Chinese factories feel pinch from tight credit
No immediate relief in sight as Beijing vows to maintain stability and prevent financial risks
Mainland factories produced at their slowest pace in nine months this month, the latest sign the manufacturing sector is struggling amid falling export orders and soaring credit costs.
Analysts forecast the weakness in manufacturing might persist for some time as Beijing focuses on financial risks to the economy and appears reluctant to inject fresh liquidity.
The State Council headed by Premier Li Keqiang has given no indication it is about to loosen the grip on credit. Instead, "stability" was repeatedly mentioned in a statement concluding a cabinet meeting chaired by Li on Wednesday. The cabinet pledged to push forward reforms "gradually, orderly and continuously" and vowed to "strictly" prevent financial risks.
Goldman Sachs economist Song Yu said: "The focus on financial risks has been the main driver of the recent liquidity tightening, and we expect it to slow growth in the near term."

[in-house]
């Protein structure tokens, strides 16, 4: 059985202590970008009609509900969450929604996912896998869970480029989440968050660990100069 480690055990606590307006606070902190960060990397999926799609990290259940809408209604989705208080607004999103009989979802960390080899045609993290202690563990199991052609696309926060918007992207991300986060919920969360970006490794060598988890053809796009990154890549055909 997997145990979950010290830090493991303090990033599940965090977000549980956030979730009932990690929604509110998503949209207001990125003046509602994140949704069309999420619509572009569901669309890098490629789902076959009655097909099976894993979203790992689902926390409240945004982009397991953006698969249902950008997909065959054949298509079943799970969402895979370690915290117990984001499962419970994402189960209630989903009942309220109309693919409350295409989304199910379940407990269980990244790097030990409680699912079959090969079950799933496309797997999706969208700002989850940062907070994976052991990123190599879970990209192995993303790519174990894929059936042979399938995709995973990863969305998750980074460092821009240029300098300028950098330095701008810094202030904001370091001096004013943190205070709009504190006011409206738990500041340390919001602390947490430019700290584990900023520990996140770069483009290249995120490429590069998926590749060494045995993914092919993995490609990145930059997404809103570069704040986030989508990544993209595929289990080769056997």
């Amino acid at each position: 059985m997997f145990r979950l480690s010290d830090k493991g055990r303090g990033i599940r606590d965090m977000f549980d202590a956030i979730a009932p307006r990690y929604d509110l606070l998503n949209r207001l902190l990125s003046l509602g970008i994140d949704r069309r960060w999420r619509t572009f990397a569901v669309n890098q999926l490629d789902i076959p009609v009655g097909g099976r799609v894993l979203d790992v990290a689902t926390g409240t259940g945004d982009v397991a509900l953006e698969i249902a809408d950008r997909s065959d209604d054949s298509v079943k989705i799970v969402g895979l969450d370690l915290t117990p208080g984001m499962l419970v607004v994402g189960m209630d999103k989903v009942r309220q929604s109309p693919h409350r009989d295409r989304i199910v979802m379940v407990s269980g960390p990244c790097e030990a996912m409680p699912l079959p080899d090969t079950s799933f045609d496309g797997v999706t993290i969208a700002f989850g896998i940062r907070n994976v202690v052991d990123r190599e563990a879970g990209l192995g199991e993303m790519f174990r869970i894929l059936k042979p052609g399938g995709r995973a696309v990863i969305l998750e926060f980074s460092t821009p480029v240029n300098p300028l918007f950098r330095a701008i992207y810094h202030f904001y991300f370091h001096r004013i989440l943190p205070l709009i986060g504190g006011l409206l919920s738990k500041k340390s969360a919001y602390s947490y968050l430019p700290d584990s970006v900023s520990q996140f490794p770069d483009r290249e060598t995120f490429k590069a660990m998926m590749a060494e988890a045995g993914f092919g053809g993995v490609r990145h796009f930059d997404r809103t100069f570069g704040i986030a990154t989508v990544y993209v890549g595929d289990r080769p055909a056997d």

However, he said the country might benefit from the new leadership's approach in the longer term. "The flip side to this new approach is that the reform measures should reduce systemic risks and possibly raise the level of potential growth," he said.
A preliminary survey of factory output released yesterday shows manufacturing businesses contracted for a second month.
The flash purchasing managers' index compiled by HSBC and Markit - which, unlike the official PMI, has a greater coverage on small and medium-sized private-sector firms - fell to 48.3 this month from a final reading of 49.2 last month. A reading below 50 indicates contraction.
Among the components of the index, new export orders slipped to 44 from 48.9, while production dropped to 48.8, an eight-month low, from 50.7.
The interbank interest rate has surged over the past two weeks, making it harder for companies, particularly smaller ones, to borrow money.
The overnight Shanghai interbank offered rate jumped to 13.44 per cent yesterday from 7.66 per cent on Wednesday.
Yesterday, however, the People's Bank of China added 50 billion yuan (HK$63.3 billion) to the financial system, Hong Hao, chief China strategist at Bank of Communications said last night.
The sum was supplied to a single lender, likely Industrial and Commercial Bank of China, through "targeted liquidity operations", and more banks were in talks to obtain financing, Hong told Bloomberg. Overnight funds were lent at 5.1 per cent and seven-day money at 5.4 per cent, he said, citing industry sources.
The Shanghai stock market dropped 2.8 per cent to close at 2,084.02 points yesterday, the lowest in six months, as confidence dimmed about a quick rebound of the economy.